Merck & Co squares up to Roche with Keytruda data in triple-negative breast cancer

Roche’s Tecentriq still has the market for front-line immunotherapy of triple-negative breast cancer (TNBC) to itself, but maybe not for long after Merck & Co reported good results with its rival drug Keytruda.

PD-1 inhibitor Keytruda (pembrolizumab) given alongside chemotherapy reduced the risk of disease progression or death by 35% compared to chemo alone in the phase 3 KEYNOTE-355 trial, according to data that will be presented at the virtual ASCO 2020 congress that starts later this month.

The study showed that Merck’s drug was effective in previously-untreated TNBC patients with high levels of the biomarker PD-L1, the same group for which PD-L1 inhibitor Tecentriq (atezolizumab) was approved last year.

Merck previewed the top-line results of KEYNOTE-355 earlier, but oncologists now have the chance to look at the actual data, and try to make comparisons between the drug and as a first-line treatment for PD-L1-positive TNBC last year.

The data from the abstract of the study at ASCO shows that Keytruda plus chemo improved progression-free survival (PFS) to 9.7 months, compared to 5.6 months for chemo alone, which was a statistically significant improvement.

There was a trend towards improved PFS in patients with lower levels of the PD-L1 biomarker as well 7.6 months for Keytruda and 5.6 months for the control group – but that wasn’t a significant difference.

TNBC is an aggressive and hard-to-treat subtype of breast cancer, representing around 15% of all breast cancer cases worldwide which is equivalent to around 300,000 cases every year. Patients with high PD-L1 expression account for about 40% of this total.

Roche has previously said it think Tecentriq could generate about $1 billion in sales from this indication alone.

Roche got approval for Tecentriq based on the results of the IMpassion130 trial in the same first-line, PD-L1-positive patient group, and showed a 20% improvement in PFS for Tecentriq plus Celgene’s Abraxane (nab-paclitaxel) versus Abraxane alone, at 7.2 months and 5.5 months, respectively.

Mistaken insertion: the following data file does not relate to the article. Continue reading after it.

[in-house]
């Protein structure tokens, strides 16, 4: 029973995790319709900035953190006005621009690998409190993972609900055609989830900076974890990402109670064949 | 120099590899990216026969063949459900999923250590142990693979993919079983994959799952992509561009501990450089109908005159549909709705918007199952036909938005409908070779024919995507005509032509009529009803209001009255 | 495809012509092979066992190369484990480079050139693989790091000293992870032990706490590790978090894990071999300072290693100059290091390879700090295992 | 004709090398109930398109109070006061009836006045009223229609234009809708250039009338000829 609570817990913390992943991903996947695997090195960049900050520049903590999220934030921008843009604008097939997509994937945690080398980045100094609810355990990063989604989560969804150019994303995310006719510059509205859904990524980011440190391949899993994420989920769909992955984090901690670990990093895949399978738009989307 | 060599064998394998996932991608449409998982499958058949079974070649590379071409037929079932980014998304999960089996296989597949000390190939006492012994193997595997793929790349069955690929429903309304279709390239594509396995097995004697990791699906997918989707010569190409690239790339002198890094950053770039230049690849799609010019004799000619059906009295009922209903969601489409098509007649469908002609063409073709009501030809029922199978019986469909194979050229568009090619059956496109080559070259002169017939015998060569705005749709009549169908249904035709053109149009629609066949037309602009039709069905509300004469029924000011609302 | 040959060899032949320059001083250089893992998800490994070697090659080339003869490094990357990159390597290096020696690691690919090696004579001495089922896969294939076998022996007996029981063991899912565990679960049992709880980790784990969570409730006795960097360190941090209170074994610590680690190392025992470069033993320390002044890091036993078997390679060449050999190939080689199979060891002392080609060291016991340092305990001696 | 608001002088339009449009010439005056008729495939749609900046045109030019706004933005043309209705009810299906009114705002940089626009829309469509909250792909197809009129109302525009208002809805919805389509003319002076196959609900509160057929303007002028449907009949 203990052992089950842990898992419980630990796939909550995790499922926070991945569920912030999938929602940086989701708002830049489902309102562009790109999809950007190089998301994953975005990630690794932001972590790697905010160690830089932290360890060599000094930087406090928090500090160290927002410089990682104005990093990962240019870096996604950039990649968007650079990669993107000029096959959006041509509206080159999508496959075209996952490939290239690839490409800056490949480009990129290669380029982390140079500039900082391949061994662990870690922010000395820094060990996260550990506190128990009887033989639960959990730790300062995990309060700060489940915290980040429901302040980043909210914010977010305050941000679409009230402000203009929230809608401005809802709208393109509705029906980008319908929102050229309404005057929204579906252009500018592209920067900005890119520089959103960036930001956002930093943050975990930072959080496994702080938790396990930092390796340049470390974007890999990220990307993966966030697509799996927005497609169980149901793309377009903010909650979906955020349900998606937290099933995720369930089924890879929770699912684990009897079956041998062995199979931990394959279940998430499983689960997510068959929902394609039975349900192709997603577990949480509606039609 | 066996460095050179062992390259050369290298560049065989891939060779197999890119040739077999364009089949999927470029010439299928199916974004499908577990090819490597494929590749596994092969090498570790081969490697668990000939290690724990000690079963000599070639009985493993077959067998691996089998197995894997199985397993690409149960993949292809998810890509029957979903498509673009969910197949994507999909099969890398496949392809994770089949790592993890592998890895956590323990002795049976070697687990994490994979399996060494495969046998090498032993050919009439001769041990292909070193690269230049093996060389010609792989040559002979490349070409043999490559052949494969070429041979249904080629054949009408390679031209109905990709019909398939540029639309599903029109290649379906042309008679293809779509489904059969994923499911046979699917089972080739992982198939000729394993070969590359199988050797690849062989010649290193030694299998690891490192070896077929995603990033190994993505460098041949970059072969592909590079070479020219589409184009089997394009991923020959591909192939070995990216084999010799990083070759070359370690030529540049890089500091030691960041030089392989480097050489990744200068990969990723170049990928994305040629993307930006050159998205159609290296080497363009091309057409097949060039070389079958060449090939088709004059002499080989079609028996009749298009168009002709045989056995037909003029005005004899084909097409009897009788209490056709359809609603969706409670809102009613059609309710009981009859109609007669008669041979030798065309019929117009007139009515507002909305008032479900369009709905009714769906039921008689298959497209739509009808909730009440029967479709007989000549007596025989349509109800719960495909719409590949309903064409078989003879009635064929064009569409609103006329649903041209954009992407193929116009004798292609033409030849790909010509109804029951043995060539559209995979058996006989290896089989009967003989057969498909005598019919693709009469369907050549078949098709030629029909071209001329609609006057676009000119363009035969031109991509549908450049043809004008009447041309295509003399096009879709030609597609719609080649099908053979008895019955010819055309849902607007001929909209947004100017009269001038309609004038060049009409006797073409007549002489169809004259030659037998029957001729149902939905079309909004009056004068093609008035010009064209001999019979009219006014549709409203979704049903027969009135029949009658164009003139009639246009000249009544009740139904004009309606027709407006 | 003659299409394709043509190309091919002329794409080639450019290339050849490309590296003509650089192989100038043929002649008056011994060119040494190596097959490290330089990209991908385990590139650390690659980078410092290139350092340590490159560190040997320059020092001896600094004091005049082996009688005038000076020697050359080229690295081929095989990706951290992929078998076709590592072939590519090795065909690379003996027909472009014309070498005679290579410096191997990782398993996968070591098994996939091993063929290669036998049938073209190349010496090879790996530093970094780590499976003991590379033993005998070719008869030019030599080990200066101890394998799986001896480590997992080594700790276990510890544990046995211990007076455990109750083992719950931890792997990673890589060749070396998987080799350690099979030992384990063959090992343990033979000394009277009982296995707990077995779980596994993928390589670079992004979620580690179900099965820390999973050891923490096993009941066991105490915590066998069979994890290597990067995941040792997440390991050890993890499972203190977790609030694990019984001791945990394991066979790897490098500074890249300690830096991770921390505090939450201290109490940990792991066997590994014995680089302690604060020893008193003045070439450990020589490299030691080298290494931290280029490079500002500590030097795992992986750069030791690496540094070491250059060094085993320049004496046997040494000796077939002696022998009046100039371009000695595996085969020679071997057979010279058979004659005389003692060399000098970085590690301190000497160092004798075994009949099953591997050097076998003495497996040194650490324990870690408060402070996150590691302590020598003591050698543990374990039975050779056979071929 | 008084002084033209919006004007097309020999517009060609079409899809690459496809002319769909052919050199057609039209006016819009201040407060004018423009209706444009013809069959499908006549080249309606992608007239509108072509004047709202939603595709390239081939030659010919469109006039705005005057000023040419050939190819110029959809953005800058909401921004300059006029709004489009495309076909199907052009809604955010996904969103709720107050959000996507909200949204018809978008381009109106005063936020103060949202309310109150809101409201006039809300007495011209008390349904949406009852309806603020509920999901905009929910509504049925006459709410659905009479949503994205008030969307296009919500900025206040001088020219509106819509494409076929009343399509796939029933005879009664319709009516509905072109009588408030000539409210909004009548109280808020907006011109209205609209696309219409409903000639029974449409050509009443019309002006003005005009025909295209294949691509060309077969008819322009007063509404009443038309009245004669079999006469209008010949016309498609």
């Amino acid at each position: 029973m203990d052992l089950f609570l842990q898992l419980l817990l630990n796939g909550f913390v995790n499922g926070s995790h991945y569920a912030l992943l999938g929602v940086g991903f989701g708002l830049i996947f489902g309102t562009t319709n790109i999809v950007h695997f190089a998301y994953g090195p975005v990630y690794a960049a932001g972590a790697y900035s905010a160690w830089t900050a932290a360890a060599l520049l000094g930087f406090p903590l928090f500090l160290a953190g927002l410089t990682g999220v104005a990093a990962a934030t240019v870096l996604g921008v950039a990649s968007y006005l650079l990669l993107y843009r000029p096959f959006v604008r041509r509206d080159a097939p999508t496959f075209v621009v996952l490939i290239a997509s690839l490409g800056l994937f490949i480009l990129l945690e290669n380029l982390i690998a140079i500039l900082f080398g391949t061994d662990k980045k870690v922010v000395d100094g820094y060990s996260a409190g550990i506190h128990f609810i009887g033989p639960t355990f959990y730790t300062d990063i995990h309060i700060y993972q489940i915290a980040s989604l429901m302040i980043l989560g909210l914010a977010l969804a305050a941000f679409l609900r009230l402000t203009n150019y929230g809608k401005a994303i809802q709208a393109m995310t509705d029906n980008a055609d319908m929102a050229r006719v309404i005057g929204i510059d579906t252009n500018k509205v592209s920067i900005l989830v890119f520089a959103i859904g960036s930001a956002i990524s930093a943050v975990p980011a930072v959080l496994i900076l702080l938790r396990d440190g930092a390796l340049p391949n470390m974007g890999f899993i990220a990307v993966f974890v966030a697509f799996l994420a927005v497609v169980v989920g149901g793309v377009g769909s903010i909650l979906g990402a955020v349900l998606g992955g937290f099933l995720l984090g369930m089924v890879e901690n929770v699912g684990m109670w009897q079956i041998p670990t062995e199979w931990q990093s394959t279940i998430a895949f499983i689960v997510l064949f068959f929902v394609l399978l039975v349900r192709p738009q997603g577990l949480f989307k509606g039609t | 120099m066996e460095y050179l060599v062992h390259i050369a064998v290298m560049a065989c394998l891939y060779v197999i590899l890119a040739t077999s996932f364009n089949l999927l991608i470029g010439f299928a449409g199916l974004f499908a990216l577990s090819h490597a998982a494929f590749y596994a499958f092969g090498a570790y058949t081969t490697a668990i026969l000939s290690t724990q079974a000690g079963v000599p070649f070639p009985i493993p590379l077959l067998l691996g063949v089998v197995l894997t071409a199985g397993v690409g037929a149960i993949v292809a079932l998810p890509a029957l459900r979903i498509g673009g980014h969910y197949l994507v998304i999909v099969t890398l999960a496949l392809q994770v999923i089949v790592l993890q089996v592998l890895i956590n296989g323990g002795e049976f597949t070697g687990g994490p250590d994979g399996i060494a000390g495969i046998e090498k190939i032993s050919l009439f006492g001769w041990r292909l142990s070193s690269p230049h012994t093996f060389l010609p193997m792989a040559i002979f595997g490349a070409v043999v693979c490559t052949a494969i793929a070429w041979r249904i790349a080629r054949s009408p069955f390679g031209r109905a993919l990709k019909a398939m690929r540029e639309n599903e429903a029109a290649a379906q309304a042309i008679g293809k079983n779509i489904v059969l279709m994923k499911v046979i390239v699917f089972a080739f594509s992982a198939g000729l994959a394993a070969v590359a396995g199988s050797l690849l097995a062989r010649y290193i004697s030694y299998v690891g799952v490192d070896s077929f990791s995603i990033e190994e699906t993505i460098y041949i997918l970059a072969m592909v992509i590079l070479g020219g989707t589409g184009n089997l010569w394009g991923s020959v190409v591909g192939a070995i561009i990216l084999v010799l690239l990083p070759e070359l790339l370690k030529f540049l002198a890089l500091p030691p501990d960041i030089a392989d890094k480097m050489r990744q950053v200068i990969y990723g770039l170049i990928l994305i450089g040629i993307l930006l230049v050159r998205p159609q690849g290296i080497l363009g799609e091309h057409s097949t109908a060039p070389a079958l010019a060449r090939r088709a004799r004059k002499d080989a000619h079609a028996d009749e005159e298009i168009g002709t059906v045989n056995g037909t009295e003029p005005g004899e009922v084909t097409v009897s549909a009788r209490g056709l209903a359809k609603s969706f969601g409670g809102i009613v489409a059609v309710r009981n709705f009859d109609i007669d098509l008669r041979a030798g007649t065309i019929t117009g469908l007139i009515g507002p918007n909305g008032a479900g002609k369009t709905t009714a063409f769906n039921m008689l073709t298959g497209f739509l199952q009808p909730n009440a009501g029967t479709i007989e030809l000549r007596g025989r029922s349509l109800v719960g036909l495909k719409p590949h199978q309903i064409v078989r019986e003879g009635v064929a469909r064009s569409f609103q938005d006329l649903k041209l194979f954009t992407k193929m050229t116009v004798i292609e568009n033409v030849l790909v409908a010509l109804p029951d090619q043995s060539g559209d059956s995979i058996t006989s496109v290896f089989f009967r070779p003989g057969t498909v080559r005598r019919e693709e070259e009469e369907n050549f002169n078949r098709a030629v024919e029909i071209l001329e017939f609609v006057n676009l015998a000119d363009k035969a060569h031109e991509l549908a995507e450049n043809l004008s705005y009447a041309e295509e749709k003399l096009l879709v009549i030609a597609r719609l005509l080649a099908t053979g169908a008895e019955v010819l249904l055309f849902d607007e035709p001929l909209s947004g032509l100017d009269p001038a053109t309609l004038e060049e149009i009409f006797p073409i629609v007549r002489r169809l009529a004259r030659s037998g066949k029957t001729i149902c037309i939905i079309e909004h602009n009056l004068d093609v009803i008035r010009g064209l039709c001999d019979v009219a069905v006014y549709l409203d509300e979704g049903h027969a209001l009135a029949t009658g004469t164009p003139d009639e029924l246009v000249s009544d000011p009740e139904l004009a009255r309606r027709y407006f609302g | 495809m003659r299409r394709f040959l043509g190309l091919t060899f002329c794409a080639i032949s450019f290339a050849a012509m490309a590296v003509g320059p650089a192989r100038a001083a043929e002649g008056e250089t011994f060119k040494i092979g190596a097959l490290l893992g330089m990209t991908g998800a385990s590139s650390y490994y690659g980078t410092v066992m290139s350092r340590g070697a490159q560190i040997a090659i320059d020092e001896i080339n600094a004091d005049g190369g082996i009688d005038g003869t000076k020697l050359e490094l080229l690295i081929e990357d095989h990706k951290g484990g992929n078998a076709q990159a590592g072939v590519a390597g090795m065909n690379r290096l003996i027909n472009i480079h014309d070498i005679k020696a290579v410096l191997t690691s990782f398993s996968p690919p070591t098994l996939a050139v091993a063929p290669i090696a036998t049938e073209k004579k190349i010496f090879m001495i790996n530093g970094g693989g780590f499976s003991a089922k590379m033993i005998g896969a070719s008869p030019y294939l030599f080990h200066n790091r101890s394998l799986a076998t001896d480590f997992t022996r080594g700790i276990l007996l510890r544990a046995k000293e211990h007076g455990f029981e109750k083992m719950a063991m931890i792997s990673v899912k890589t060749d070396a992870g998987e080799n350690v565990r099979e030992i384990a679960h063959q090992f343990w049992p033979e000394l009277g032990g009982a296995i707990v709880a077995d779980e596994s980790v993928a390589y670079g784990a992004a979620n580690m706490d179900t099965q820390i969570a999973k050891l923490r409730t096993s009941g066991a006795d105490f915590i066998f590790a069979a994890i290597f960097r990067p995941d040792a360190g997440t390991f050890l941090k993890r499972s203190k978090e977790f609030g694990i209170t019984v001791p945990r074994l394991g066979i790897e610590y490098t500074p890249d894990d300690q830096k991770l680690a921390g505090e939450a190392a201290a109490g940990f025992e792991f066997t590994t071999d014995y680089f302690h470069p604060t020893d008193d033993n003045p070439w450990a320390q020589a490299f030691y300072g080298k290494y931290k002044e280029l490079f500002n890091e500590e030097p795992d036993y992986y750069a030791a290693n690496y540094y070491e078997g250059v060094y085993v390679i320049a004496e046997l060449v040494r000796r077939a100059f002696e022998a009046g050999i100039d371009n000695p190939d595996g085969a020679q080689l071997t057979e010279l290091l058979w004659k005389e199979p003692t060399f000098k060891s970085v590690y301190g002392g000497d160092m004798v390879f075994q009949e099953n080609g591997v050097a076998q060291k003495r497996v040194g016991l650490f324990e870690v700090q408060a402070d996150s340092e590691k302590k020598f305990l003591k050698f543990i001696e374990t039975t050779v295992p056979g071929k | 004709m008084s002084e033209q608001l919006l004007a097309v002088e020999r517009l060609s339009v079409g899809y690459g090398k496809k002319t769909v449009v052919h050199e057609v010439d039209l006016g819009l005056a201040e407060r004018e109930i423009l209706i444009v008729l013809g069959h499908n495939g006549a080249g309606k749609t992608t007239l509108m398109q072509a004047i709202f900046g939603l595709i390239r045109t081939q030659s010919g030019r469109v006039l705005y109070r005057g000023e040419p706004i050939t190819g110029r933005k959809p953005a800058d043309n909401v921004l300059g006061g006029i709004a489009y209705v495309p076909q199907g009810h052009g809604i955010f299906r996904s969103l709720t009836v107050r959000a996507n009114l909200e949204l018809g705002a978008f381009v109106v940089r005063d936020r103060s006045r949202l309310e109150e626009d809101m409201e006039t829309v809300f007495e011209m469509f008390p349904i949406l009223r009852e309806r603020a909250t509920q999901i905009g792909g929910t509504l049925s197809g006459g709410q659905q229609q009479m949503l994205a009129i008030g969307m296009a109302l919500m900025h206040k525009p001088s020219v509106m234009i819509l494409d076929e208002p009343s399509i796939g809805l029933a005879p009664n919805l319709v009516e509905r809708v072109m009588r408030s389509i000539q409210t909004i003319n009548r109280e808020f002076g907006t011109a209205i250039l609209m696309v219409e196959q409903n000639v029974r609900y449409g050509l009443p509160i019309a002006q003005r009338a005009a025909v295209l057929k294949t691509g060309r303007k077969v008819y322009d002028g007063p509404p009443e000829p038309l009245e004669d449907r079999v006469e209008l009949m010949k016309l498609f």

It’s impossible to draw firm conclusions about the relative merits of the two drugs given the results were generated in different trials, but there’s little doubt that the data is strong enough for it to claim approval and challenge Tecentriq in first-line TNBC.

Merck – known as MSD outside North America – says it will press ahead with filing Keytruda for the new indication later this year, but it will have to chase down a near two-year lead for Roche’s drug.

It also has two other studies of Keytruda in TNBC on the go, including KEYNOTE-522 which is comparing Keytruda plus chemo to chemo on its own – given either before or after surgery to remove the tumour – to try to prevent recurrence of the disease.

Preliminary results from that trial reported last year showed adding Keytruda to chemo in the pre-surgery or neoadjuvant setting was more effective at clearing cancer cells from breast and lymph node tissue.

Also on the go is KEYNOTE-242, looking at neoadjuvant treatment with chemo followed by post-surgery (adjuvant) treatment with Keytruda, which is being sponsored by the National Cancer Institute.

Roche meanwhile is running the IMpassion131 trial of Tecentriq plus paclitaxel versus paclitaxel on its own as a neoadjuvant TNBC treatment, which is due to read out later this year.

Meanwhile, Merck may be encroaching on another company’s territory in TNBC, but it’s also facing incursions of its own in non-small cell lung cancer (NSCLC), the engine of Keytruda’s $12 billion sales in 2019.

Bristol-Myers Squibb published the abstract from its CheckMate-9LA trial of PD-1 inhibitor Opdivo (nivolumab), CTLA4 inhibitor Yervoy (ipilimumab) plus “limited” chemo in previously-untreated NSCLC patients, revealing a 31% reduction in the risk of death compared to chemotherapy alone after at least eight months of follow-up.

After a minimum follow-up of 12.7 months the overall survival (OS) benefit was sustained, at 15.6 months for Opdivo/Yervoy plus chemo and 10.9 months for chemo alone – a 34% improvement.

BMS also teased the results of CheckMate-9LA earlier, and is hoping the study – along with a companion trial called CheckMate-227 – will allow it to break Keytruda’s stranglehold on the first-line NSCLC market.

Keytruda is used mainly with four cycles of chemo in these patients, but BMS says its combination cuts the number of chemo cycles down to two.  

That should stave off some of chemo’s side effects, but as the checkpoint inhibitors – and particularly Yervoy – have their own tolerability issues it remains to be seen whether oncologists will see value in adopting BMS’ regimen.

CheckMate-227 does away with chemo altogether, and new data from that study was also among the ASCO abstracts, showing that after three years, 33% of patients on Opdivo/Yervoy were still alive, compared to 22% of the chemo group.

BMS has filed for regulatory approvals based on both data sets, and is due to hear back from the FDA on CheckMate-9LA later this year.

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